Dealing with missing values in DataFrame (again)

I am wondering if there has been progress on the usability of the missing interface.
I am trying to write most of my R commands into Julia step by step to build a guide that would have interested people switch over easily.

However I am stuck just before I could get started.

I am working with standard dataset widely used in academic research in finance and economics, the crsp stock files (the daily stock file here)

using DataFrames, Pipe, CSV
df_dsf = CSV.File("./dsf.csv") |> DataFrame();
df_dsf[1:4, [:PERMNO, :date, :RET]]

This returns the dataset of interest:

4Γ—3 DataFrame
β”‚ Row β”‚ PERMNO β”‚ date     β”‚ RET       β”‚
β”‚     β”‚ Int64  β”‚ Int64    β”‚ String?   β”‚
β”œβ”€β”€β”€β”€β”€β”Όβ”€β”€β”€β”€β”€β”€β”€β”€β”Όβ”€β”€β”€β”€β”€β”€β”€β”€β”€β”€β”Όβ”€β”€β”€β”€β”€β”€β”€β”€β”€β”€β”€β”€
β”‚ 1   β”‚ 10000  β”‚ 19860106 β”‚ missing   β”‚
β”‚ 2   β”‚ 10000  β”‚ 19860107 β”‚ C         β”‚
β”‚ 3   β”‚ 10000  β”‚ 19860108 β”‚ -0.024390 β”‚
β”‚ 4   β”‚ 10000  β”‚ 19860109 β”‚ 0.000000  β”‚

As you can see RET (stock returns) are a mix of strings (delisting flags for example), missing values, and floats.
Typically we parse this dataset to convert all to numeric and default to missing. For those familiar with R, a data.table syntax would be:

df_dsf[, ret_num := as.numeric(RET) ]

and as.numeric takes care of defaulting both missing and strings to missing (NA).

I am only diving into DataFrame so excuse the syntax but here is my approximation:

df_dsf = @pipe df_dsf |> 
    transform(_, :RET => ByRow(passmissing(x->tryparse(Float64, x))) => :ret_num);
replace!(df_dsf.ret_num , nothing => missing);

The first command is barely readable and assumes long time scavenging for information on all of its three functions (ByRow, passmissing and tryparse).
And on top of this because we cannot default to missing in parse (I saw a bunch of activity on GitHub around this very question), we need to add another command to convert all of the nothing (from parsing strings) ex-post.

I do not mean to be critical. I am here to learn. I hope we have or find easier way of expressing such simple data transformation using DataFrame.
This is maybe an extreme example (I have found other parts of DataFrame to work super well), but it is also the first data transformation lots of academics in finance are doing; it is typical and frequent if not fully representative.

Thanks for your help.

See this issue:


That won’t address the tryparse annoyance, but note you can do something(tryparse(Float64, x), missing) instead calling replace! after the fact.
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Unclear exactly what you want. I would just set it to missing right after reading in the file.

df_dsf = replace(df_dsf.RET,"C"=>missing) .|> identity

The call to identity will fix the column type to Union{Missing,Float64}.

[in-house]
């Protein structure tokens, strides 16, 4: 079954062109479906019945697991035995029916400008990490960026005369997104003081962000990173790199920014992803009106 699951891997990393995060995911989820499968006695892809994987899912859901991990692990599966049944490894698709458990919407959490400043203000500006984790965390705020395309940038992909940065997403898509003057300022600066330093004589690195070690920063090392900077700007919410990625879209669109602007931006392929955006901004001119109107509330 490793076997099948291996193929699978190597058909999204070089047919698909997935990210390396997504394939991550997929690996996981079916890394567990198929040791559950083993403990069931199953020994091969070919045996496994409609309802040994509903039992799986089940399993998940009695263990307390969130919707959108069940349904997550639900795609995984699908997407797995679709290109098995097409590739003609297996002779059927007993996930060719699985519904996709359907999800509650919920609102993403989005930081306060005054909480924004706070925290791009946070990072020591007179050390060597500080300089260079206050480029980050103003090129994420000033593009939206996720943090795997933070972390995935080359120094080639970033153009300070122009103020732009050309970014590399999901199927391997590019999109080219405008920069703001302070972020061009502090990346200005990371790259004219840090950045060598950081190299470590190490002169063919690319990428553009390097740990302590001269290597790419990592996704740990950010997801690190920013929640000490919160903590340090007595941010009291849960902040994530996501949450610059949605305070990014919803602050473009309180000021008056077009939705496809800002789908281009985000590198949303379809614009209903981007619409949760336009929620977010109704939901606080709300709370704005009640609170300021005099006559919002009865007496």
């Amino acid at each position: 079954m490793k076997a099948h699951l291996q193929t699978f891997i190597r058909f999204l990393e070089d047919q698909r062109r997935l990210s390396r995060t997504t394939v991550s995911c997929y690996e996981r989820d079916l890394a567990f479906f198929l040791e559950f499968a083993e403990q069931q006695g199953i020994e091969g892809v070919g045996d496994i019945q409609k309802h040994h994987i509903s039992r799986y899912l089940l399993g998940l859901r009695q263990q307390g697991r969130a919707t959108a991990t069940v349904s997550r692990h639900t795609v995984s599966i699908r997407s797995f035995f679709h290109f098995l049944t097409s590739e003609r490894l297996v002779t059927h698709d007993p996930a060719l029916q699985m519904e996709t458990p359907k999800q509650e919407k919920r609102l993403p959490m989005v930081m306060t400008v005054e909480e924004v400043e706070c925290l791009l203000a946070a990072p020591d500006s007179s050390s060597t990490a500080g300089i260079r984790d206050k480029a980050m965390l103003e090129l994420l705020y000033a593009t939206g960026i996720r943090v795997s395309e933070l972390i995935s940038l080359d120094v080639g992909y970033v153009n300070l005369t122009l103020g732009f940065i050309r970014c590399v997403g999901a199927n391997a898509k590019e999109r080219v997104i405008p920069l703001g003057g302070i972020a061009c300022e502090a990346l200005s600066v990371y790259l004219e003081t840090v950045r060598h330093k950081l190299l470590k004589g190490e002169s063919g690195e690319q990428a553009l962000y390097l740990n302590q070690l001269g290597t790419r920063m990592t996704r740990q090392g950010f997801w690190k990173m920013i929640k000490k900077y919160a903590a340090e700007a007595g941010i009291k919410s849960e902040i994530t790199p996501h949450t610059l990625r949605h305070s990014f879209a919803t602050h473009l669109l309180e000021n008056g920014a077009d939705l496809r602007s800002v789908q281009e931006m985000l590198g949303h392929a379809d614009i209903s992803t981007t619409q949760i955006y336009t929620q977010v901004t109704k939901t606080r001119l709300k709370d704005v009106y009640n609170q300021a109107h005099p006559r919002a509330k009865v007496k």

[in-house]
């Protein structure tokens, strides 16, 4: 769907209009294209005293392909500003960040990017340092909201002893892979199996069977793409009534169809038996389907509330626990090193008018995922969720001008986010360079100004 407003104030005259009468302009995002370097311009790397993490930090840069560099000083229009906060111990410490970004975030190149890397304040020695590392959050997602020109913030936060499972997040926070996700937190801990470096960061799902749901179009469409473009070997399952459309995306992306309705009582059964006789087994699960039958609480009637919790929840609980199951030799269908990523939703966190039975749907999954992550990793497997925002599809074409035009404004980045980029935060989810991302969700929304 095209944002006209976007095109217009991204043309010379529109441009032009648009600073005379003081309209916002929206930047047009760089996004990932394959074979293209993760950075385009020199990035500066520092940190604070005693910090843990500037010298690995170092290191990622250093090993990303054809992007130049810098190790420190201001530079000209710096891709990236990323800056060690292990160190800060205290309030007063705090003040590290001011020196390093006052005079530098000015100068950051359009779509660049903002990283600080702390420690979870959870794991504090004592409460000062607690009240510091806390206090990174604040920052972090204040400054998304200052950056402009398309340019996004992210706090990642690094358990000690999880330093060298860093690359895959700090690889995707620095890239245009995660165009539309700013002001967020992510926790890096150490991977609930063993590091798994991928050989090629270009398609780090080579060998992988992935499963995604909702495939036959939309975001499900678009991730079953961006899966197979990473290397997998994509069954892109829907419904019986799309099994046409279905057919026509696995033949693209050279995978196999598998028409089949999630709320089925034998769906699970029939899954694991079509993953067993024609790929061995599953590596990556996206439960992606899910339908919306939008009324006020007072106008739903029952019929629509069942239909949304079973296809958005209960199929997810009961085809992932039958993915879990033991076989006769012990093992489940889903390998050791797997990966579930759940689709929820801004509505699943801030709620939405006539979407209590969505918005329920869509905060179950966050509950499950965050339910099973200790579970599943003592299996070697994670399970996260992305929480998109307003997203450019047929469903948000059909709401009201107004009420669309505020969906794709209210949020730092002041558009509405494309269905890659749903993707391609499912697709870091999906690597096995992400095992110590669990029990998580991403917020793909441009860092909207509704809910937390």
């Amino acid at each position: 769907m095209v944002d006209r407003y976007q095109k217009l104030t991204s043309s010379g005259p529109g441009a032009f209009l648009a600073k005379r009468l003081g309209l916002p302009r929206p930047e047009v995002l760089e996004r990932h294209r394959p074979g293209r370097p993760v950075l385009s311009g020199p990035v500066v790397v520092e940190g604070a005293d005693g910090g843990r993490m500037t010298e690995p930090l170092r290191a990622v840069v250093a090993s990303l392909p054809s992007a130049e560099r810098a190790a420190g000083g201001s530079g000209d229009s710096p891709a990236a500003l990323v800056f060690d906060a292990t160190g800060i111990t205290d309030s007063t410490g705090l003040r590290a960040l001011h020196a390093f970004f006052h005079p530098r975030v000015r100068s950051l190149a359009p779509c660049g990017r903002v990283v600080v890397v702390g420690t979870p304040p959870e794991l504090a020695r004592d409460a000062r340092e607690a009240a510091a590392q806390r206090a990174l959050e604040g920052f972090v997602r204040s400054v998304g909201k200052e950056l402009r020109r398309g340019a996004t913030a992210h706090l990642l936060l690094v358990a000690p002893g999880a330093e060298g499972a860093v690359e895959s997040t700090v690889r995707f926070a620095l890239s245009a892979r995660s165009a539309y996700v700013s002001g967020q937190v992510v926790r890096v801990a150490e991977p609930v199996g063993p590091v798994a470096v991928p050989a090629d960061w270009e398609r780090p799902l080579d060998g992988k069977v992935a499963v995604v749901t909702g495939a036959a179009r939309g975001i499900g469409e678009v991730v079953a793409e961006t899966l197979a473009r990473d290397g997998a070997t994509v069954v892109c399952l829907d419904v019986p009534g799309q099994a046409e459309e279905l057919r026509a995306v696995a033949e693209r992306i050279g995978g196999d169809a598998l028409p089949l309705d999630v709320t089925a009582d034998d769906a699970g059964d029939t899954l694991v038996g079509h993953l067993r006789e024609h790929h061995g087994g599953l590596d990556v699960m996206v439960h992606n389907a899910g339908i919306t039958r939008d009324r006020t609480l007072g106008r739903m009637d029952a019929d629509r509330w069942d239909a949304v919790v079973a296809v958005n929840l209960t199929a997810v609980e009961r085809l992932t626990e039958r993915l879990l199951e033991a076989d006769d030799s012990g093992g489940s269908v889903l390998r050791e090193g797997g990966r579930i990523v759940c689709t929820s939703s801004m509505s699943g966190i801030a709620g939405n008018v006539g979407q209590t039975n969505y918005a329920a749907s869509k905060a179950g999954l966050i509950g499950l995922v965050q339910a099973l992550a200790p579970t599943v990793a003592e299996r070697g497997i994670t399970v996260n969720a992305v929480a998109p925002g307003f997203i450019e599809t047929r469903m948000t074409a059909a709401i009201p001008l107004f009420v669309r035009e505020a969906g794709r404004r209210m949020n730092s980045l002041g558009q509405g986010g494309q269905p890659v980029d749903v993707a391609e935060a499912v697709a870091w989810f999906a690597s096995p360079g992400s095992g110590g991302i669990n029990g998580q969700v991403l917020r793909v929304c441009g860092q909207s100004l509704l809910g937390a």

Edit: And because there are like 8 missing codes (A,B,C,D,E,S,T,P), you can just generalize the replacement condition to cover all of them.

replace(v -> v isa String ? missing : v,df_dsf.RET) .|> identity

Thank you for the help.

Honestly, my personal problem is a little bit of a sideshow here. I just want to raise awareness to some of the problems when dealing with missing even at a very basic level.

I think the issue linked by @nalimilan captures parts of the experience I am trying to share. AFAIK this is still an open issue. I just want to make sure we try to find a resolution before we rush into freezing DataFrames.

I’ll add that CSV.File also accepts some keyword arguments related to parsing of missing values when reading files. This case would likely be covered by the missingstrings kwarg.

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I’ve been playing around with this example and I do think there are some syntax things that will make things better without getting too much in the weeds with regards to missing values.

  1. DataFramesMeta to get rid of the anonymous function
  2. Using DataFramesMeta to hopefully make ByRow easier
  3. Hopefully using DataFramesMeta to work with literals instead of symbols
  4. Using passmissing(tryparse)
df_dsf = @pipe df_dsf |>
    @transform(_, ret_num = @row passmissing(tryparse)(Float64, RET)
    @transform(_, ret_num = @row isnothing(ret_num) ? missing : ret_num)

This is pretty good, and we haven’t worked with missing values yet.

Next, with regards to missing values we could add an option for tryparse to return a default value.

df_dsf = @pipe df_dsf |>
    @transform(_, ret_num = @row passmissing(tryparse)(Float64, RET, missing)

This looks pretty good to me, but we haven’t even touched base DataFrames missing handling. It would be helpful if you could comment on the issue discussion missings here about what specific ways your common problems would be most helped by the proposed chnages.

EDIT: not to mention the CSV.jl missingstring option, which would probably eliminate errant strings from your data frame in the first place.

EDIT: Also I’ve filed an issue for tryparse here.

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